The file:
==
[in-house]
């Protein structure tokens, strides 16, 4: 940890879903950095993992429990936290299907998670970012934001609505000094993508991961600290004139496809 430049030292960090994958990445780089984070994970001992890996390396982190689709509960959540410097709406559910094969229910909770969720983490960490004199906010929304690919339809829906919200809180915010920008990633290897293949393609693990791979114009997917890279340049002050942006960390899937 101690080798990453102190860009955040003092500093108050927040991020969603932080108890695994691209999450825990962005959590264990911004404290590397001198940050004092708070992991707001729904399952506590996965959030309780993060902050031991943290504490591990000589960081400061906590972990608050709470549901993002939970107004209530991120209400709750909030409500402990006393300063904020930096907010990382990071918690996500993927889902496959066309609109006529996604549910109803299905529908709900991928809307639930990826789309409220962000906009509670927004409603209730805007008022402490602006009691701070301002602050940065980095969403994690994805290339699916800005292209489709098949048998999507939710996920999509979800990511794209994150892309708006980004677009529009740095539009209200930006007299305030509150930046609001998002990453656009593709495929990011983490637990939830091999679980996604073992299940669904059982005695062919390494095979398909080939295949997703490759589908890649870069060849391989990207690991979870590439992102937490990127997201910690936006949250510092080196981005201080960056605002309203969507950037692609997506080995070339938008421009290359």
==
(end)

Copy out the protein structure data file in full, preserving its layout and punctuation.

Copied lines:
[in-house]
């Protein structure tokens, strides 16, 4: 940890879903950095993992429990936290299907998670970012934001609505000094993508991961600290004139496809 430049030292960090994958990445780089984070994970001992890996390396982190689709509960959540410097709406559910094969229910909770969720983490960490004199906010929304690919339809829906919200809180915010920008990633290897293949393609693990791979114009997917890279340049002050942006960390899937 101690080798990453102190860009955040003092500093108050927040991020969603932080108890695994691209999450825990962005959590264990911004404290590397001198940050004092708070992991707001729904399952506590996965959030309780993060902050031991943290504490591990000589960081400061906590972990608050709470549901993002939970107004209530991120209400709750909030409500402990006393300063904020930096907010990382990071918690996500993927889902496959066309609109006529996604549910109803299905529908709900991928809307639930990826789309409220962000906009509670927004409603209730805007008022402490602006009691701070301002602050940065980095969403994690994805290339699916800005292209489709098949048998999507939710996920999509979800990511794209994150892309708006980004677009529009740095539009209200930006007299305030509150930046609001998002990453656009593709495929990011983490637990939830091999679980996604073992299940669904059982005695062919390494095979398909080939295949997703490759589908890649870069060849391989990207690991979870590439992102937490990127997201910690936006949250510092080196981005201080960056605002309203969507950037692609997506080995070339938008421009290359």